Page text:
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FDA Approves Gardasil for Additional Types of HPV

Vaccine adds protection against five additional HPV types -- 31, 33, 45, 52, and 58

WEDNESDAY, Dec. 10, 2014 (HealthDay News) -- The Gardasil 9 vaccine has been approved by the U.S. Food and Drug Administration to treat five additional types of human papillomavirus (HPV), the FDA said Wednesday.

The approval covers females ages 9 through 26 and males ages 9 through 15, the agency said in a news release. The additional types of HPV -- 31, 33, 45, 52 and 58 -- cause about 20 percent of cervical cancers and weren't covered by prior approvals of Gardasil.

In a study of 14,000 females ages 16 through 26, Gardasil 9 was 97 percent effective in preventing cervical, vulvar, and vaginal cancers caused by the five additional HPV types. The vaccine is given as three separate shots within six months. The most common side effects reported during clinical evaluation included pain, swelling, and redness at the injection site and headache.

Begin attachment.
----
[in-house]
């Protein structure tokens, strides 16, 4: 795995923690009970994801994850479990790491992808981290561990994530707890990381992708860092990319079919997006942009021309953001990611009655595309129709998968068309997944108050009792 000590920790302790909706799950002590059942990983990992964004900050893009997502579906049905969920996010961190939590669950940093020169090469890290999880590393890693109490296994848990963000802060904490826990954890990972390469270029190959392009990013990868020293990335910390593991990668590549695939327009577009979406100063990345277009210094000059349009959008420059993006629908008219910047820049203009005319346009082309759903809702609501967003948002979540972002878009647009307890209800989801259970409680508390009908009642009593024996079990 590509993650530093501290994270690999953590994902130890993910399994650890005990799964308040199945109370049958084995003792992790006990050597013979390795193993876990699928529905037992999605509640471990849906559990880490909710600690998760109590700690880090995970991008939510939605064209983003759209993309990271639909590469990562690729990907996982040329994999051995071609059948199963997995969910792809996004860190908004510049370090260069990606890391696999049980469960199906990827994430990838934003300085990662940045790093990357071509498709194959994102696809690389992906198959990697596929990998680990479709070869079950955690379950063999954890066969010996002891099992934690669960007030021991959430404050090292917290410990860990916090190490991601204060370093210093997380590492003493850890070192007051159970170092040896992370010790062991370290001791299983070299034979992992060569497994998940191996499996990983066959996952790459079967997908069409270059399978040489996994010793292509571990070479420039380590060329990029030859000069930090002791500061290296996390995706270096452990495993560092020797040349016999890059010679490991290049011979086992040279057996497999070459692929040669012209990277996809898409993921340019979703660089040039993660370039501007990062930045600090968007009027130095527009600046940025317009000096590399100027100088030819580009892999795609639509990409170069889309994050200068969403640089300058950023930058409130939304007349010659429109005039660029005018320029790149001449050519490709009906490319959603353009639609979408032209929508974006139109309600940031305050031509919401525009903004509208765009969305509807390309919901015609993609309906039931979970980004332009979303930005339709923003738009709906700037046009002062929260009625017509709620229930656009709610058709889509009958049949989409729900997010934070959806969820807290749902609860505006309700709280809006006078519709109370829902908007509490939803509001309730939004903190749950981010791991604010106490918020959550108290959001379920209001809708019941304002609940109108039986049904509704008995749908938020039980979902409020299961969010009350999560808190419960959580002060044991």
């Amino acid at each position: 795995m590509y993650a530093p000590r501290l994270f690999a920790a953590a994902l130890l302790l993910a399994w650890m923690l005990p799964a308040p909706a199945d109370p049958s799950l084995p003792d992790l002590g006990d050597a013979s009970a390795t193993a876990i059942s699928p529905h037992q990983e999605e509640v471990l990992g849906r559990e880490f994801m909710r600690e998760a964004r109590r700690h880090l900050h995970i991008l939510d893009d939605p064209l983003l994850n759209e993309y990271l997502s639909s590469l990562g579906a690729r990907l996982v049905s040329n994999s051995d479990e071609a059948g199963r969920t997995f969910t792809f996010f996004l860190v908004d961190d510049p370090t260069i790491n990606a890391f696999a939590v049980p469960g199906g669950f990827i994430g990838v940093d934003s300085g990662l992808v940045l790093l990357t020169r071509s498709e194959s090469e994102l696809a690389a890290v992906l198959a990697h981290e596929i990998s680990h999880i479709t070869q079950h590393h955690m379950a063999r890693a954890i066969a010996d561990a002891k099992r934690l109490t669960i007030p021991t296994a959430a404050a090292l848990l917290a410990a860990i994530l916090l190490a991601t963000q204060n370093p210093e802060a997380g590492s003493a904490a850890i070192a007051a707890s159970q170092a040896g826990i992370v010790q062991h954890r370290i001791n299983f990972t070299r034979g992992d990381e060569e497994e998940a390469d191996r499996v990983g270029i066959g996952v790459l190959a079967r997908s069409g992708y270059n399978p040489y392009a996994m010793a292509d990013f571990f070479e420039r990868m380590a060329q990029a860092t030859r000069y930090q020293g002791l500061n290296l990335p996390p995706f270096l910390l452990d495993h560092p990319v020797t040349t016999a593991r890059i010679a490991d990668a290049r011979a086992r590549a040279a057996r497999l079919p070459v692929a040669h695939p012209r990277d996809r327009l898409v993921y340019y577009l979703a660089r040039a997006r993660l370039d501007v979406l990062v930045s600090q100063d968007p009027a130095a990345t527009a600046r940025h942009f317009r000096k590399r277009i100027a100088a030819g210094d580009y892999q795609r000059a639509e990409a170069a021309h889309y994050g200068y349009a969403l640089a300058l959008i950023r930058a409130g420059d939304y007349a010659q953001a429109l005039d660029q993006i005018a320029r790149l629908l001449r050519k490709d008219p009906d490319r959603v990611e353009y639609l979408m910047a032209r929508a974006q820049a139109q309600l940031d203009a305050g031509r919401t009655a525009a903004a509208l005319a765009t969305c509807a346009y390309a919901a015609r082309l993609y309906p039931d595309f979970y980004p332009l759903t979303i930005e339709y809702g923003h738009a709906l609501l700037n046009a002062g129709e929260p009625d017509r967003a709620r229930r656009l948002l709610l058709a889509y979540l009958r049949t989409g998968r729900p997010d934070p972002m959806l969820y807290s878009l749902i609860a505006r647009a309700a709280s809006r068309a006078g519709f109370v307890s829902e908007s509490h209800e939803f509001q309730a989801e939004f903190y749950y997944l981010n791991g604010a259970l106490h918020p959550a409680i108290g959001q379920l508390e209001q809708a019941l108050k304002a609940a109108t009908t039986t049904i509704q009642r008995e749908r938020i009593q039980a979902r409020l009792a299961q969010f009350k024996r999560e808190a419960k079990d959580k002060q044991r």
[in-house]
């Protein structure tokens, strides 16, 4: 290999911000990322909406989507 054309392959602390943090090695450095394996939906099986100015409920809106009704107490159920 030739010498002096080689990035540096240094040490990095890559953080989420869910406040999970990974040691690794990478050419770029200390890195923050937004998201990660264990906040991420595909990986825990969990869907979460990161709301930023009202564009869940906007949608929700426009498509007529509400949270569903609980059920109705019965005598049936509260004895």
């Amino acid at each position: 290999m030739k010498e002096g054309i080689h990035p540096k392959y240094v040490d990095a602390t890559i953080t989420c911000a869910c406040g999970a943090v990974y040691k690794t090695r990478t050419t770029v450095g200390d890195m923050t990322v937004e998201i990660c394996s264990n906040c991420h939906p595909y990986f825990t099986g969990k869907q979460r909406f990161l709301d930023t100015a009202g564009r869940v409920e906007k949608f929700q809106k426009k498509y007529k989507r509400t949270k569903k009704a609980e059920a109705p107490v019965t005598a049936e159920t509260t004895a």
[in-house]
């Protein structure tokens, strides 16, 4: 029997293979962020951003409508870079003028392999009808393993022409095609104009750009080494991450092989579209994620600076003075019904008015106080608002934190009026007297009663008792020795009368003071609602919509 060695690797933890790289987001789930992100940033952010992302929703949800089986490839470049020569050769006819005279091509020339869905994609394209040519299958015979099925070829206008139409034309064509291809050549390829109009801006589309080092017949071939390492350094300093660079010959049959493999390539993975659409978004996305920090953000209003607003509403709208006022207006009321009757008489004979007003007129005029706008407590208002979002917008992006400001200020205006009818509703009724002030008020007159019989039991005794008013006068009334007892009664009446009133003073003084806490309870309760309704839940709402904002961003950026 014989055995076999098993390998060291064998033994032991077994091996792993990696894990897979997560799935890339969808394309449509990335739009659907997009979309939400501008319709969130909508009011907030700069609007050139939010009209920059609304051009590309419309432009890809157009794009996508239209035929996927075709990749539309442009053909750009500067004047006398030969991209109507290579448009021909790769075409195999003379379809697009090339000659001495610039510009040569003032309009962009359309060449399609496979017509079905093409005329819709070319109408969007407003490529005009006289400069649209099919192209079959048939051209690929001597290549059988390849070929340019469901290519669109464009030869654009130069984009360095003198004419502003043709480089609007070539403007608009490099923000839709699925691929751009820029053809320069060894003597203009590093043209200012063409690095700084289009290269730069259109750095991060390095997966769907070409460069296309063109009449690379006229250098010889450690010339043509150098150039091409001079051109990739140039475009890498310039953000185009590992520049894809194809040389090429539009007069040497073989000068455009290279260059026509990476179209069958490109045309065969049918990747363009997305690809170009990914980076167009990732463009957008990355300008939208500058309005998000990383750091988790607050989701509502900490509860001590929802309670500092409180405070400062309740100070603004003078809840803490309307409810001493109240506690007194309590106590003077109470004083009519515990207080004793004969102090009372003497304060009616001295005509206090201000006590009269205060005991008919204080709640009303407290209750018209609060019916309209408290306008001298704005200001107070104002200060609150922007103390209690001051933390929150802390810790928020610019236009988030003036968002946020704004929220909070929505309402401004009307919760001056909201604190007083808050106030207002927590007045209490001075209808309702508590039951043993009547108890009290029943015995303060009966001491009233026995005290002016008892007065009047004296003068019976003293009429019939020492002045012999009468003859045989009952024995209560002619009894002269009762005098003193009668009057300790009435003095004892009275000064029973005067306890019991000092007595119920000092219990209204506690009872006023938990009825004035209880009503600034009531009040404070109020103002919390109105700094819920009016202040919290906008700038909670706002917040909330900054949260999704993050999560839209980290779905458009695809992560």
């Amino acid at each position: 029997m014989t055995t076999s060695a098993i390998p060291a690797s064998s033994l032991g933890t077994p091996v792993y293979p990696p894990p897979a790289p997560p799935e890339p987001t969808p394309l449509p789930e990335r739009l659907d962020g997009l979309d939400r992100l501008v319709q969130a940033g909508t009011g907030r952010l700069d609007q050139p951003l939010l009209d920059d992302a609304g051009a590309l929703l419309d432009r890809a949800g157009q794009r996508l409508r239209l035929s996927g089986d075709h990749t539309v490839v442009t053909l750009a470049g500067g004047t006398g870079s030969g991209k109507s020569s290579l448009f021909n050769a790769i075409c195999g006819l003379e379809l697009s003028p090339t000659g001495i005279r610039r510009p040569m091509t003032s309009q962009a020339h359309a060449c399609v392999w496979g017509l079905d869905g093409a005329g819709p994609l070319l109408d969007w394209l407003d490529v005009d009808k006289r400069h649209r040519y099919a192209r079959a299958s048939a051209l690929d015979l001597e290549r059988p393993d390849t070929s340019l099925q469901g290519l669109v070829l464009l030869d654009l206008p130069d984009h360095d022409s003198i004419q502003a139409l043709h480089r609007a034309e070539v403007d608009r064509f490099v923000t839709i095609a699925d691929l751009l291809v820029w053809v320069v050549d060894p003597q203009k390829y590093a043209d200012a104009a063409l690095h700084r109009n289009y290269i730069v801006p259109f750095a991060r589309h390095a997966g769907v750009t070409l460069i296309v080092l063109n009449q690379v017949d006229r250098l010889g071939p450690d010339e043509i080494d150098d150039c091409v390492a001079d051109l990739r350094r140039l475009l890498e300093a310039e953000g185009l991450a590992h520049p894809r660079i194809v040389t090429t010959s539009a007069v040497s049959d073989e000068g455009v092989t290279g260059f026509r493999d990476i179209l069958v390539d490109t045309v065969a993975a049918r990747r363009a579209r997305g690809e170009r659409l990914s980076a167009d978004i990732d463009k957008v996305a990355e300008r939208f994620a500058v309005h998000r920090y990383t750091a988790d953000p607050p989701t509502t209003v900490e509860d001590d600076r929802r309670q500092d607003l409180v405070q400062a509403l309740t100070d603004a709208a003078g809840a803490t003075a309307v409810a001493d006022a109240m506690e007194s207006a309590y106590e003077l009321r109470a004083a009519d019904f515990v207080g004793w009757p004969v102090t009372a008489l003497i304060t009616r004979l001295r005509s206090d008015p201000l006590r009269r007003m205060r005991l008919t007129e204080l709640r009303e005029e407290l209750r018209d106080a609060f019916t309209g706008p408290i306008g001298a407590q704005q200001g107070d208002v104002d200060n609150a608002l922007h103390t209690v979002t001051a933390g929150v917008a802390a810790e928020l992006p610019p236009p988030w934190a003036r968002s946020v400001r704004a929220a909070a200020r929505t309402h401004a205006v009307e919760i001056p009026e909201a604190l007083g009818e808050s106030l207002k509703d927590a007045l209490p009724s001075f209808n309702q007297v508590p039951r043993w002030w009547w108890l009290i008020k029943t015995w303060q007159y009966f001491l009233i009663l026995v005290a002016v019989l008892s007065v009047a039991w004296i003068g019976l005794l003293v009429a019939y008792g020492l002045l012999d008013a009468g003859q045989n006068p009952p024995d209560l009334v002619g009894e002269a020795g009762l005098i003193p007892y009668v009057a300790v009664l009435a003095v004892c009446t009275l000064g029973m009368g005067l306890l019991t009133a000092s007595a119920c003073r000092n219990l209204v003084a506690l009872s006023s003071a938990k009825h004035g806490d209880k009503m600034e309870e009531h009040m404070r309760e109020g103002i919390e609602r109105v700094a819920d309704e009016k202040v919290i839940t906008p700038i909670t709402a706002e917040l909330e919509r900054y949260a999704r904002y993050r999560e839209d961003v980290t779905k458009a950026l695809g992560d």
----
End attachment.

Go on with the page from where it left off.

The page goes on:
"Vaccination is a critical public health measure for lowering the risk of most cervical, genital, and anal cancers caused by HPV," said Karen Midthun, M.D., director of the FDA's Center for Biologics Evaluation and Research. "The approval of Gardasil 9 provides broader protection against HPV-related cancers."

The vaccine is manufactured by Merck, based in Whitehouse Station, N.J.

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